Wid Mellow on de cutting drum

And Moses on de base, 

Matilda waist going up and dong, 

Priscilla still one place. 

Fire in yuh heel, Matilda, 

Bend dong low! 

Big, fat Priscilla too slow.

(…) When Priscilla see she getting licks,

She start jumping up and dong 

and she fall dong like a ton of bricks 

and frothing on de ground. 

Raise up, Priscilla! Raise yuh head!

Oh Lord, Priscilla, don’t dead! 

A thousand people jumping and everybody shouting.”

(Segue into a piercing bongo drum interlude)

Bongo! Bongo! Bongo, Matilda, bongo, Mama! 

Photo: Spiritual Baptist worshippers.
(Courtesy THA)

Apart from the poignancy of the description, the power of the naturalism, the in-depth ingression into the essence of the ceremony, we are treated to the inherent cadence of the bongo rhythm in perfect harmony with calypso strains. Truly outstanding.

Too young in 1969 to even dream of being allowed to go to a calypso tent, I have been reliably informed that, during that More Sparrow More!! season, Bongo was one of the numbers Birdie almost always performed and that the enactment dynamics with audiences was hair-raisingly powerful.

In 1977, I was old enough to see him perform his tribute to Hasely Crawford following the latter’s Olympic 100-metre triumph in Montreal the year before. The performance was like seeing the race all over again. I will never forget it.

Never to be forgotten as well is More Sparrow More!! Half a century after I first heard it (as much of it as was deemed fit for radio play), the album remains just as pulsatingly alive and compelling to me.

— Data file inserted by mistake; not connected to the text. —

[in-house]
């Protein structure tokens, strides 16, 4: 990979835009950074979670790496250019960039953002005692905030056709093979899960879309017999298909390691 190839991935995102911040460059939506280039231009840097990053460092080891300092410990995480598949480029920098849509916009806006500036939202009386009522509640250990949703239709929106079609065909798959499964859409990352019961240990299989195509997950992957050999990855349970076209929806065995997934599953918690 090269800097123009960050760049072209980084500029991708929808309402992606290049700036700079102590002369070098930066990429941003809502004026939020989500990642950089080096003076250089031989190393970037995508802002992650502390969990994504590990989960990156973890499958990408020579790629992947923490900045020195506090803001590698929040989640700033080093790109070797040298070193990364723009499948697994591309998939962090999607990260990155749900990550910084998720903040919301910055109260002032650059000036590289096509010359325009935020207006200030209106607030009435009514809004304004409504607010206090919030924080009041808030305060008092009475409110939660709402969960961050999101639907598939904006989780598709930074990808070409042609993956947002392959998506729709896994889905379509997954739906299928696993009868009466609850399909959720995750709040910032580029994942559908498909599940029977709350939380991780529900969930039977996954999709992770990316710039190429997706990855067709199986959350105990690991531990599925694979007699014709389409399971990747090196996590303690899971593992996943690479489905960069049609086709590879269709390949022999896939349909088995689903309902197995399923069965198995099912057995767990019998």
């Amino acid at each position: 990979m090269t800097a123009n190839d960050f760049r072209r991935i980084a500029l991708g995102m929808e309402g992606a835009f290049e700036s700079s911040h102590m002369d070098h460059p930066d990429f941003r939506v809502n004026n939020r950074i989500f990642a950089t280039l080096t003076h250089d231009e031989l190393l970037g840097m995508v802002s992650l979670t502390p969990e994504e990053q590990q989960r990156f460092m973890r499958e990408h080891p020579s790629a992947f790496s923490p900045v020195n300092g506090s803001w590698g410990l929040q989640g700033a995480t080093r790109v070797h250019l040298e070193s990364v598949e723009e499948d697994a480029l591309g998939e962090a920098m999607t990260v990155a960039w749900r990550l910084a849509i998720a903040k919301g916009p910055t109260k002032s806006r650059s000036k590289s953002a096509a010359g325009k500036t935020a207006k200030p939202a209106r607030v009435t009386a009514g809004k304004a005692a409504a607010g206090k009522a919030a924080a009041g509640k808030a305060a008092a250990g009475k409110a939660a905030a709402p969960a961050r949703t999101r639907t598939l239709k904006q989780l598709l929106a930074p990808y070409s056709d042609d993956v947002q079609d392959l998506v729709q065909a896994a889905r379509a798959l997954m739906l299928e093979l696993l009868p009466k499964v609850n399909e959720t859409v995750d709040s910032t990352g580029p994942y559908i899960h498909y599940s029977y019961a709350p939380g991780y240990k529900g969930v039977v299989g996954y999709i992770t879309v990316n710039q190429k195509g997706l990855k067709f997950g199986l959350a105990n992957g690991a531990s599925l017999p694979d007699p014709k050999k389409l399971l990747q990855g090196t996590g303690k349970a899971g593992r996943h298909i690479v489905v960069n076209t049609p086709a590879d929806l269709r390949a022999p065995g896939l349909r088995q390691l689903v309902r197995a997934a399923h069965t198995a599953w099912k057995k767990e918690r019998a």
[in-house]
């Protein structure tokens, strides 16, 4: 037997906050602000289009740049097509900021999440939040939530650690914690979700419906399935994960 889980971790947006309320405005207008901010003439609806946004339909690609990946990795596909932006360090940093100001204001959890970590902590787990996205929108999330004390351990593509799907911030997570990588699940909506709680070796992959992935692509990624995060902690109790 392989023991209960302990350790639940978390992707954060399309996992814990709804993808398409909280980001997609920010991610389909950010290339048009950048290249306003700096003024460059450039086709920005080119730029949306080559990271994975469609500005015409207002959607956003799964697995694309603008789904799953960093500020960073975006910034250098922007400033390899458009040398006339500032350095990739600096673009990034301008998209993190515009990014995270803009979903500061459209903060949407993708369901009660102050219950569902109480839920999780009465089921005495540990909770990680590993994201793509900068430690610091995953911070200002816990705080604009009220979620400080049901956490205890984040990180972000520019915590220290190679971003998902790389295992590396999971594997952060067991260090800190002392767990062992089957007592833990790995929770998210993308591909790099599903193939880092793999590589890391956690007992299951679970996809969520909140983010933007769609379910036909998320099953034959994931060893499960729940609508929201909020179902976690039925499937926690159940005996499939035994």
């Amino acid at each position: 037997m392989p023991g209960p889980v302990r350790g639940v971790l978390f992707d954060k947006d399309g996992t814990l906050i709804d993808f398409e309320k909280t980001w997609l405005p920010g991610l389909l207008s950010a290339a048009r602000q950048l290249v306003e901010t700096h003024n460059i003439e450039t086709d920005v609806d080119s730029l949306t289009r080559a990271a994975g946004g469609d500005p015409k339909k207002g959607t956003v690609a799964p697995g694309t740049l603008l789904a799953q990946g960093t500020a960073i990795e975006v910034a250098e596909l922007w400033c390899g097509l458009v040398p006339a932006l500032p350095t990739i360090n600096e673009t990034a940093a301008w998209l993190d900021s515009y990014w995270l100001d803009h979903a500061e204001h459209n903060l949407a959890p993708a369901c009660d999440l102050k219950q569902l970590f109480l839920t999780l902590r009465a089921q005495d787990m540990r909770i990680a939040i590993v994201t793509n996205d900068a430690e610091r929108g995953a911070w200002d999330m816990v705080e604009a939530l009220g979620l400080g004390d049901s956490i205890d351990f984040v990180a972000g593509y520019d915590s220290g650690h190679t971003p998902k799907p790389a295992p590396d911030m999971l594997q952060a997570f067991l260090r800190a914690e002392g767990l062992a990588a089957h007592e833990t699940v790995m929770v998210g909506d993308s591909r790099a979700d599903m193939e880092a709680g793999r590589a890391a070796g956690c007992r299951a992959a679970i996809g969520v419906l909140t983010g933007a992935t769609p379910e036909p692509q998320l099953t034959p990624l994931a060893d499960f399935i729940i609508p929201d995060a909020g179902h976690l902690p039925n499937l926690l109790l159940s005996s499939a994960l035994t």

In my mind’s ear, I still hear its ten tracks and I still sing them all with no less boyish relish than if I were back among my 8- and 9-year-old chums in the schoolyard of Scarborough Anglican Boys.

Officialdom’s long-lasting prohibitions have failed to deny me, deny us all that crucial stuff about life, love and the universe that Sparrow and More Sparrow, More!! had to offer us, starting half a century ago.

And Chicken Licken? I can scarce remember ever sparing a thought for the poor little avian on whose head the sky had threatened to fall. What any of us ever meaningfully derived from that unfortunate creature’s mishap—or were supposed to—is completely beyond me.

Photo: Chicken licken…

I think we have all come round to seeing that no matter how far out of his way Joseph Oliver Cutteridge had gone to seek to convince us, it was always going to be hard to make a cow jumping over the moon easy to accept. And I am not sure whether Chicken Licken, Hen Len, Duck Luck, Drake Lake, Turkey Lurkey and company continue to form part of the syllabi of self-respecting educational institutions today.

I am, however, certain that the beginning of my real education came with that first pinnacle moment of Sparrovian takeover. And my sense is that the same is true for many of my contemporaries who today, as men and women close to their sixth decade of existence, better appreciate what the ten tracks of that splendid album were really saying to us as we made our way to school every day, impeccably clad in blue shirts and khaki shorts, pleated skirts and seamlessly pressed blouses.

We were, all of us, as obedient as obedient could be to our well-intentioned teachers, who were there to do what was asked of them, which was to school us.

Hindsight suggests to me that it was with the advent of the Sparrovian might of More Sparrow More!! in 1969 that we began to be educated.

Editor’s Note: Click HERE to read part one of contributor Owen Thompson’s four part series which pays tribute to More, Sparrow More! a classic album by calypso legend Slinger “Mighty Sparrow” Francisco.

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About Owen Thompson

Owen Thompson
Owen Thompson, cricket and calypso lover and Atlético de Madrid fan, was born in Tobago, went to school in Trinidad, worked in Portugal, lived for decades in France and Spain and travelled widely in Europe, making him a writer with a world view.